The Church of England should hold an honest debate on homosexuality, the new archbishop of Canterbury said in a documentary broadcast Sunday. The Most Reverend Rowan Williams, who became leader of the Church of England and the Anglican Communion on Monday, said he could "see a case" for acknowledging same-sex relationships. "My own personal conclusion is that I can see a case for acknowledging faithful same-sex relationships," Williams said in the BBC documentary An Archbishop Like This. "If the Bible is very clear, as I think it is, that a heterosexual indulging in homosexual activity for the sake of variety and gratification is not following the will of God, does that automatically say that that is the only sort of homosexual activity there could ever be?"
Williams, formerly the archbishop of Wales, said the Bible's position on homosexuality might not be as straightforward as it appears. "It seems to me rather sad, and rather revealing, that when it comes to sex, we suddenly become much less intelligent about our reading of the Bible," Williams said. He added that he wants "the debate to be an honest one," with "a recognition that what at first sight seems absolutely straightforward when you look in the Bible...when you look a bit harder, may not be."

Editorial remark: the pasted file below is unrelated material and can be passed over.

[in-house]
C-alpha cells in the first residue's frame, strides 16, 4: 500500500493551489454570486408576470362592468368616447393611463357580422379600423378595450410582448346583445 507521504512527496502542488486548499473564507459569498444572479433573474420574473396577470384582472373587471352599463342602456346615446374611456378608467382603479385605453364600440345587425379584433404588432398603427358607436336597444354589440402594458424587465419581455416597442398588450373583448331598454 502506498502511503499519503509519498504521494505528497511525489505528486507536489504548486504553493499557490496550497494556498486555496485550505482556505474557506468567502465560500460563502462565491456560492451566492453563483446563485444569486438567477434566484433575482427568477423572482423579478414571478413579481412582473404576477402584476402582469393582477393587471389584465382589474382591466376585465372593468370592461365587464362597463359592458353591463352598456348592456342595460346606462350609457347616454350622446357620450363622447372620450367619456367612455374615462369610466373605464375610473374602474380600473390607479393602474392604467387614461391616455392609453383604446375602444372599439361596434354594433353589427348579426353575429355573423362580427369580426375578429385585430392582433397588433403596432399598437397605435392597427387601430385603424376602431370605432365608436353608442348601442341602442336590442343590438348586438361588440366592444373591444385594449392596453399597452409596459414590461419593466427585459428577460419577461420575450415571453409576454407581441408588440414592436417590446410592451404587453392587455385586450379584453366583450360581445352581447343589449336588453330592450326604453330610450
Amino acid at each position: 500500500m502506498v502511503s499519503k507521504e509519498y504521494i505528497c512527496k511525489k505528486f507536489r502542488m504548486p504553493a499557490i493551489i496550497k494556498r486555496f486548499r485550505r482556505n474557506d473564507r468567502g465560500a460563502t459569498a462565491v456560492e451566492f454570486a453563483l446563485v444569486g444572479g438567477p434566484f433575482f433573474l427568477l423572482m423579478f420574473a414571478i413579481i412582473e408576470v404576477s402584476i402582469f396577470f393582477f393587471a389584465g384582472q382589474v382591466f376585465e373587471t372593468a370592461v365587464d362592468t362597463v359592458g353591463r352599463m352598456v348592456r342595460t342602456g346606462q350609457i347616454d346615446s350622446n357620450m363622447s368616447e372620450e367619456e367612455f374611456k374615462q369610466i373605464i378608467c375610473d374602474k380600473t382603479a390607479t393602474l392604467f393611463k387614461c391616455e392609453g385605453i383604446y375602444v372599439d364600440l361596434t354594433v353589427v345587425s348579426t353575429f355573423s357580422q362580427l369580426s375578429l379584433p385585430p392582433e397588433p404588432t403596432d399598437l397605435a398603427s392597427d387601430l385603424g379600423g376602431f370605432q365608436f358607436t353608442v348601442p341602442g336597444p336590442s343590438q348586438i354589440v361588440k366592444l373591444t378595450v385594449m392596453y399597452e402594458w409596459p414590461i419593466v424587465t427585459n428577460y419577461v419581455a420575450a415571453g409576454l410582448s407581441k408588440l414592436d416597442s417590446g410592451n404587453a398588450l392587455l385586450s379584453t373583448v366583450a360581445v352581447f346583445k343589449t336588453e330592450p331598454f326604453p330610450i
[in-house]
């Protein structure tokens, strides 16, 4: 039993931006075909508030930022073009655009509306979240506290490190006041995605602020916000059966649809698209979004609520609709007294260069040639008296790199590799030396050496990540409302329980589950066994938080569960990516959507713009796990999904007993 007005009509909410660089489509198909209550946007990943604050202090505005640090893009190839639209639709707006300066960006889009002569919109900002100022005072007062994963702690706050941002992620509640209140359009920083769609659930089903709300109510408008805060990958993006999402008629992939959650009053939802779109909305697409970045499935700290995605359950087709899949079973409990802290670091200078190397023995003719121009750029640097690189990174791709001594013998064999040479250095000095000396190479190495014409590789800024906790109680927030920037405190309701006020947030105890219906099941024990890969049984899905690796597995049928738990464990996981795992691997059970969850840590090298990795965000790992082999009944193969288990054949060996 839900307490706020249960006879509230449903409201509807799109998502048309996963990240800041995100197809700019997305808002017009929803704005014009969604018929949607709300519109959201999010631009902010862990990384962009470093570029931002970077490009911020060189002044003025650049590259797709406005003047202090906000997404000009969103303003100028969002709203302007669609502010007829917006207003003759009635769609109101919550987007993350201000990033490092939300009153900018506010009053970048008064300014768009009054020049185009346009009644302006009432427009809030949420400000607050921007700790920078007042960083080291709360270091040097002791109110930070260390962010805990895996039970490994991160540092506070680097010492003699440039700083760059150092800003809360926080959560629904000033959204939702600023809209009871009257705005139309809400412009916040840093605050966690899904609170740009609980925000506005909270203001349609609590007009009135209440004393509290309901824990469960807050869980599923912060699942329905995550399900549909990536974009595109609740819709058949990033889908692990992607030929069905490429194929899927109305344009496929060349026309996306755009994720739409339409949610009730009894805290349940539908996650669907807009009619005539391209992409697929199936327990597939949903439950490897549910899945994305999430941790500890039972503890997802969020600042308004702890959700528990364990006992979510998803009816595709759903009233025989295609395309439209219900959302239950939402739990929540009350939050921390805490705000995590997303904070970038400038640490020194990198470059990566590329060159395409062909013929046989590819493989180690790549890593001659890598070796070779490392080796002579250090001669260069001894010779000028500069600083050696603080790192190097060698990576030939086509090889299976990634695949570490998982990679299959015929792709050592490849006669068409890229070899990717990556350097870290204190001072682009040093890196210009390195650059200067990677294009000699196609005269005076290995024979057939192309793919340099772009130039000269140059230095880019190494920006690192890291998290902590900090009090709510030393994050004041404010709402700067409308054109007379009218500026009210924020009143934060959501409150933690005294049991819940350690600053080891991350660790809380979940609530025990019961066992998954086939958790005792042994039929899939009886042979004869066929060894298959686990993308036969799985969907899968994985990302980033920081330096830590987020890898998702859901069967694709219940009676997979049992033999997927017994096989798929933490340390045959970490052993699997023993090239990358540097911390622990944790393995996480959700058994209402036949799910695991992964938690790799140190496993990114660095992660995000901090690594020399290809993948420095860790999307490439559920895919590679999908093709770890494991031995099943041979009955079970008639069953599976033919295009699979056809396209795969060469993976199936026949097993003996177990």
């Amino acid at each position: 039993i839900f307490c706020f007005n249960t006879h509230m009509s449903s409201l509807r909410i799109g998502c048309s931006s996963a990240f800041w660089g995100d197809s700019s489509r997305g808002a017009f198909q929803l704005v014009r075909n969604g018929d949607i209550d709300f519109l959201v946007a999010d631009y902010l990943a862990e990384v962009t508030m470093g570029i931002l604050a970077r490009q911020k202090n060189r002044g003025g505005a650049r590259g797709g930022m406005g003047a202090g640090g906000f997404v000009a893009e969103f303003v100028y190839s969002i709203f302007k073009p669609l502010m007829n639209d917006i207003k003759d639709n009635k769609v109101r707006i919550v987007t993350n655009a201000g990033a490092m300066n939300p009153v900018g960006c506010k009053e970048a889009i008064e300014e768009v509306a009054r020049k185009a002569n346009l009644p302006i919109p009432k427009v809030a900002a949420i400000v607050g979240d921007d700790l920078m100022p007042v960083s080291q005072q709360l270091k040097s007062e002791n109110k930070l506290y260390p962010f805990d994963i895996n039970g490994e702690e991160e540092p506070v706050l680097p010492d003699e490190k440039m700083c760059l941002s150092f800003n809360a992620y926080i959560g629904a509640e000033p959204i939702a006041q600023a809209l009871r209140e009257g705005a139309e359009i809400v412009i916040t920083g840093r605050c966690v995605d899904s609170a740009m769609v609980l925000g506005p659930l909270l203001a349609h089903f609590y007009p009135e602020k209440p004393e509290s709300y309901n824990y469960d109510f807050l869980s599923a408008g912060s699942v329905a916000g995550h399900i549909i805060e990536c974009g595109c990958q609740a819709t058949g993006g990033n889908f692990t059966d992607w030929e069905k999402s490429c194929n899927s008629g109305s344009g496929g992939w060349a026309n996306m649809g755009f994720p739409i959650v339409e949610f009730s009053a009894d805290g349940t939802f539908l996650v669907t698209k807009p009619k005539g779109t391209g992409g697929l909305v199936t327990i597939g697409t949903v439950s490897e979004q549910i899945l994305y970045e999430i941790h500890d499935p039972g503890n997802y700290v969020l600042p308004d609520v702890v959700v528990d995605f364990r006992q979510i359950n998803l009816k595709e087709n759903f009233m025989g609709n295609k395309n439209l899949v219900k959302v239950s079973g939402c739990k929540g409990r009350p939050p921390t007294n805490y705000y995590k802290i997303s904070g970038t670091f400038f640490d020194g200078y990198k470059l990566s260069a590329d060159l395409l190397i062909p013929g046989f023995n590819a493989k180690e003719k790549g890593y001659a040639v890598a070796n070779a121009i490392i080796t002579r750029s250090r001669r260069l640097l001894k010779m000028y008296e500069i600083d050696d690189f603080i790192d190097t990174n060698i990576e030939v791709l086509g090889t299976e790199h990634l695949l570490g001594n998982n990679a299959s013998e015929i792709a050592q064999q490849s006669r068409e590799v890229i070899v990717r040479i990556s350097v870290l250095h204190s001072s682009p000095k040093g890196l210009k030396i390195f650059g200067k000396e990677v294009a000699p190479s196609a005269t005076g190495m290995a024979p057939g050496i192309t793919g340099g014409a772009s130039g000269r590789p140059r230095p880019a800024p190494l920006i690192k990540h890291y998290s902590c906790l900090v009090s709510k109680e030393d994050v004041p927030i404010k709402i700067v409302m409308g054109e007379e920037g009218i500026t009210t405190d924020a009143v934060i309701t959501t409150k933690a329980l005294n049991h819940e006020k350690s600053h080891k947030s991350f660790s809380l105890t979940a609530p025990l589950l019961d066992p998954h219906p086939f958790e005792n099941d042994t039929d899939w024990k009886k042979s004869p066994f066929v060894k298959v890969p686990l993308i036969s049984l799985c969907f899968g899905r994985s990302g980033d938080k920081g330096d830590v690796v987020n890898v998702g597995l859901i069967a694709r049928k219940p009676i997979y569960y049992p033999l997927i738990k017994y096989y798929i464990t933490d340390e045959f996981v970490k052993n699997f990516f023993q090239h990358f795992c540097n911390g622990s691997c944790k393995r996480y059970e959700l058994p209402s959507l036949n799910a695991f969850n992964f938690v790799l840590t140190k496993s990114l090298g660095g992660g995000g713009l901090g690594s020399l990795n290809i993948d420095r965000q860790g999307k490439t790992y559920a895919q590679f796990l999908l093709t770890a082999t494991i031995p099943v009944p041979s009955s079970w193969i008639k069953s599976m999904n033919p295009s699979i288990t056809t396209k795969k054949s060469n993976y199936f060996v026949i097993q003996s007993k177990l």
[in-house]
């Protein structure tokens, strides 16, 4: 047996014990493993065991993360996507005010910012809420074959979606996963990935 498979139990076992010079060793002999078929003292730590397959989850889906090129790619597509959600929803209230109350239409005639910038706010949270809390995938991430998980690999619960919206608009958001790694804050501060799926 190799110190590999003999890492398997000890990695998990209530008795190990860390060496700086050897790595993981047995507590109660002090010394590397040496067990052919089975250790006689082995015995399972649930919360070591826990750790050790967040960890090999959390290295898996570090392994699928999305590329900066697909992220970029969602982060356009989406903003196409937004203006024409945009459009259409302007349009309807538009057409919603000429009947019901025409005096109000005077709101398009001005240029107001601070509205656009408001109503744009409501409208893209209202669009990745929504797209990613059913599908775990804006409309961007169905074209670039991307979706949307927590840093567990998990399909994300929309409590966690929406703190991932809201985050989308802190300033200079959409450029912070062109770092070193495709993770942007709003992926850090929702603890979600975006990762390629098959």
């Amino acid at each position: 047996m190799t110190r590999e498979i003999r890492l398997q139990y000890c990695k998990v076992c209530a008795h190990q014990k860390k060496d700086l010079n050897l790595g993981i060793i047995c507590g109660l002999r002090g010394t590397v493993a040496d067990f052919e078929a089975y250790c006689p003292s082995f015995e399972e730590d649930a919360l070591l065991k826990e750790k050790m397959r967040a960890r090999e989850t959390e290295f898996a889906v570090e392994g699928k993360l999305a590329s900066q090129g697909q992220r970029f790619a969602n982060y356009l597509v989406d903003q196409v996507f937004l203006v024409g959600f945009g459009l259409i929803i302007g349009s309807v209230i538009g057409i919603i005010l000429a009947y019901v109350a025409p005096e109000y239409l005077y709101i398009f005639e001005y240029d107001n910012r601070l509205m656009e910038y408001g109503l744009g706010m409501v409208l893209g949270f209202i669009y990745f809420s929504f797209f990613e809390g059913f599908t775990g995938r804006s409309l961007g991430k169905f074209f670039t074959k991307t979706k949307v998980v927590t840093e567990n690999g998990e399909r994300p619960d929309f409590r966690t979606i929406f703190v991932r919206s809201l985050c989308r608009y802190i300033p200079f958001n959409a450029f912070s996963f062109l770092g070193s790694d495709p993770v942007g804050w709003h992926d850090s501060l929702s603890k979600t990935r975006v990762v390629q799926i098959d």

Homosexuality was a big issue at the 1998 Lambeth conference, a gathering of Anglican bishops from around the world. As archbishop of Canterbury and thus leader of the worldwide Anglican Communion, Williams has said he would enforce a Lambeth resolution condemning homosexual relations as "incompatible with Scripture" and opposing the blessing of same-sex unions and sex outside of marriage. But in an interview published by The [London] Daily Telegraph in July, Williams said he had ordained a priest whom he knew was living in a same-sex partnership. "My theological conviction is that there is a good case for recognition of same-sex partnerships if they are stable and faithful. I would not, however, call it marriage," he was quoted as saying.